“Madam,” said Burr in a gentle, disarmingly quiet voice, “your manner of entrance might have cost you your life. Luckily I was able to deflect the rays from your person, else you might not now be able to voice your complaint—for such seems to be your purpose in coming here.” He turned to Jared, who was standing close by. “Very well, Jared. You may go. After this, it will be as well to throw the bolts, though in this case I am quite willing to see the visitor.”
Jared slid away, leaving the plump little woman to confront the famous scientist.
For a moment, Mrs. Baker stared into the pale gray eyes, the pupils of which seemed black as coal by contrast. Some, his bitter enemies, claimed that Professor Ramsey Burr looked cold and bleak as an iceberg, others that he had a baleful glare. His mouth was grim and determined.
YET, with her woman’s eyes, Mrs. Baker, looking at the professor’s bony mask of a face, with the high-bridged, intrepid nose, the passionless gray eyes, thought that Ramsey Burr would be handsome, if a little less cadaverous and more human.
“The experiment which you ruined by your untimely entrance,” continued the professor, “was not a safe one.”
His long white hand waved toward the bunched apparatus, but to her to the room seemed all glittering metal coils of snakelike wire, ruddy copper, dull lead, and tubes of all shapes. Hell cauldrons of unknown chemicals seethed and slowly bubbled, beetle-black bakelite fixtures reflected the hideous light.
“Oh,” she cried, clasping her hands as though she addressed him in prayer, “forget your science, Professor Burr, and be a man. Help me. Three days from now my boy, my son, whom I love above all the world, is to die.”
“Three days is a long time,” said Professor Burr calmly. “Do not lose hope: I have no intention of allowing your son, Allen Baker, to pay the price for a deed of mine. I freely confess it was I who was responsible for the death of—what was the person’s name?—Smith, I believe.”
“It was you who made Allen get poor Mr. Smith to agree to the experiments which killed him, and which the world blamed on my son,” she said. “They called it the deed of a scientific fiend, Professor Burr, and perhaps they are right. But Allen is innocent.”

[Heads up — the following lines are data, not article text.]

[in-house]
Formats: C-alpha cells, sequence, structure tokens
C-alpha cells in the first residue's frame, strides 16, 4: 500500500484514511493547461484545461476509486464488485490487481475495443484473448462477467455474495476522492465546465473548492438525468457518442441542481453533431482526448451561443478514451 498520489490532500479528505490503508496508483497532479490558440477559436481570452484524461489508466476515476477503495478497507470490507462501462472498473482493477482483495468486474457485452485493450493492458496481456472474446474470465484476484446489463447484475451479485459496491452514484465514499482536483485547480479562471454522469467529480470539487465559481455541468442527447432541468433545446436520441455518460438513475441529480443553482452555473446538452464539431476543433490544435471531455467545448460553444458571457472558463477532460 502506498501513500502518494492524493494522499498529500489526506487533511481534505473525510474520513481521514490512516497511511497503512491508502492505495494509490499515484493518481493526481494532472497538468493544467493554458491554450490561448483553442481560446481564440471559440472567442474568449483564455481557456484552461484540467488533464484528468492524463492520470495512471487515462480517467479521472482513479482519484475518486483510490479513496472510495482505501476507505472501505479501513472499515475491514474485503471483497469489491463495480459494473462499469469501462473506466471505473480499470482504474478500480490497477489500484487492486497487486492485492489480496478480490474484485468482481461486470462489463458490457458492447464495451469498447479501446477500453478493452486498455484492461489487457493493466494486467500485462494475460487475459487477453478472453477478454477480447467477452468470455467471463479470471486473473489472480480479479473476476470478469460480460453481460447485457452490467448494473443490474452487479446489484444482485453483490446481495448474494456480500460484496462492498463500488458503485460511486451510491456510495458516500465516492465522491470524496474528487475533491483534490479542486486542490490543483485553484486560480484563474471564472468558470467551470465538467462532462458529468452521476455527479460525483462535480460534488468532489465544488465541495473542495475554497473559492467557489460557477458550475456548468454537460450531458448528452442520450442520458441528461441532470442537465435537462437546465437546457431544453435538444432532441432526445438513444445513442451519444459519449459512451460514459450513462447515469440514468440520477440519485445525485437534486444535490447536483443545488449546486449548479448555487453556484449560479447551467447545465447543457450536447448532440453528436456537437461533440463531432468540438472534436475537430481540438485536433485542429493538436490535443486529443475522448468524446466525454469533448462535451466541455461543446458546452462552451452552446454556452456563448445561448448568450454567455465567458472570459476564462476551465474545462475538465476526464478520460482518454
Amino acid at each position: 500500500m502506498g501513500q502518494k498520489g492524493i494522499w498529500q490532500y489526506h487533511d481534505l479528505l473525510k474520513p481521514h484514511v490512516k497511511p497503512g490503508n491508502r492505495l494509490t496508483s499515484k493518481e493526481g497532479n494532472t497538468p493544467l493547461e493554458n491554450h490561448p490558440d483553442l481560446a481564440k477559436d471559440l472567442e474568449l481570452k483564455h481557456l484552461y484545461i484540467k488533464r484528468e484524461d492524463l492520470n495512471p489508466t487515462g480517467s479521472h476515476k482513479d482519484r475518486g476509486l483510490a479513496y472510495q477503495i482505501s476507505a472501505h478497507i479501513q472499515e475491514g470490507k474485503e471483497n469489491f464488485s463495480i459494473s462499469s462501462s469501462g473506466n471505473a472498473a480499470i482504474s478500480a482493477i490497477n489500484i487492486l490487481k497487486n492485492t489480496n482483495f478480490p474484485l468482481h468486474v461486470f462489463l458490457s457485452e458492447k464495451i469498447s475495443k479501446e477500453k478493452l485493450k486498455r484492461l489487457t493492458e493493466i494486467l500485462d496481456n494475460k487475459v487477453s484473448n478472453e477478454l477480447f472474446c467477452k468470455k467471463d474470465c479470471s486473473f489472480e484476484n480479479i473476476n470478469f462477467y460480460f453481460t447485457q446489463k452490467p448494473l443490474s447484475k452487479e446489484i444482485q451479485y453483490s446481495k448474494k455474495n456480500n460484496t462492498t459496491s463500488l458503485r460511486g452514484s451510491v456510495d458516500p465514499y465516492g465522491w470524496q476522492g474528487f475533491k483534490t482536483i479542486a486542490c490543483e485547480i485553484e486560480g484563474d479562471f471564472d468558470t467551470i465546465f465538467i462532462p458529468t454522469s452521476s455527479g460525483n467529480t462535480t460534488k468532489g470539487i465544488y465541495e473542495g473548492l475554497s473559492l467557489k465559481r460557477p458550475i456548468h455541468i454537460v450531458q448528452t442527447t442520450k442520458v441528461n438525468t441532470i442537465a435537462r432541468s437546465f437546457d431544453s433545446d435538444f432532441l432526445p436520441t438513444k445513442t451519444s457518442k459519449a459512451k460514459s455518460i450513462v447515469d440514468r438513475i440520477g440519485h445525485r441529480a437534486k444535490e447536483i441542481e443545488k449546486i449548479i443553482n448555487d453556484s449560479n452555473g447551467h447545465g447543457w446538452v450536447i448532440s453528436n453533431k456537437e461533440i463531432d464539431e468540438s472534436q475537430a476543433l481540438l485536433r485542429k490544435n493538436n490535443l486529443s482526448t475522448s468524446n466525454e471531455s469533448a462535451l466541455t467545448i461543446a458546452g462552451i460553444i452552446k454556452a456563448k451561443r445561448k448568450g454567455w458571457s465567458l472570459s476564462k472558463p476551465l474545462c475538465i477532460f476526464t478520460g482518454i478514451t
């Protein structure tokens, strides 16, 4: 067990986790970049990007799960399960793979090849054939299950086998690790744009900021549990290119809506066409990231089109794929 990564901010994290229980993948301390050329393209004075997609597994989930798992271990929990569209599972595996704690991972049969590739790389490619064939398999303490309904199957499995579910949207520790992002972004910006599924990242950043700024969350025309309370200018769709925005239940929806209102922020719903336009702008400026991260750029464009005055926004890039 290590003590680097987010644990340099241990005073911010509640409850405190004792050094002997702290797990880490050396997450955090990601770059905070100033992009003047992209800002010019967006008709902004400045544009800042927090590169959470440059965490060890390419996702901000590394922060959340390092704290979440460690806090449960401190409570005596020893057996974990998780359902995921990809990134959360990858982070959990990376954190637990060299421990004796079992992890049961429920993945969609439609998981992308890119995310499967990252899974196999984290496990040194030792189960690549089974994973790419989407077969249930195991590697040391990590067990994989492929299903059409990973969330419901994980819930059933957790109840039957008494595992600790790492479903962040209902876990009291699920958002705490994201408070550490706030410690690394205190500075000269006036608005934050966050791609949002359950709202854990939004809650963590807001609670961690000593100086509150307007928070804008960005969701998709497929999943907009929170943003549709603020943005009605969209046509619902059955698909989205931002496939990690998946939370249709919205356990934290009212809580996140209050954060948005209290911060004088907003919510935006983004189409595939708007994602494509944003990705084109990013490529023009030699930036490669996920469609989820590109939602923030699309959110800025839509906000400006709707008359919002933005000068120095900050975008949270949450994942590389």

“Be quiet,” ordered Burr, raising his hand. “Remember, madam, your son Allen is only a commonplace medical man, and while I taught him a little from my vast store of knowledge, he was ignorant and of much less value to science and humanity than myself. Do you not understand, can you not comprehend, also, that the man Smith was a martyr to science? He was no loss to mankind, and only sentimentalists could have blamed anyone for his death. I should have succeeded in the interchange of atoms which we were working on, and Smith would at this moment be hailed as the first man to travel through space in invisible form, projected on radio waves, had it not been for the fact that the alloy which conducts the three types of sinusoidal failed me and burned out. Yes, it was an error in calculation, and Smith would now be called the Lindbergh of the Atom but for that. Yet Smith has not died in vain, for I have finally corrected this error—science is but trial and correction of error—and all will be well.”
“But Allen—Allen must not die at all!” she cried. “For weeks he has been in the death house: it is killing me. The Governor refuses him a pardon, nor will he commute my son’s sentence. In three days he is to die in the electric chair, for a crime which you admit you alone are responsible for. Yet you remain in your laboratory, immersed in your experiments, and do nothing, nothing!”
THE tears came now, and she sobbed hysterically. It seemed that she was making an appeal to someone in whom she had only a forlorn hope.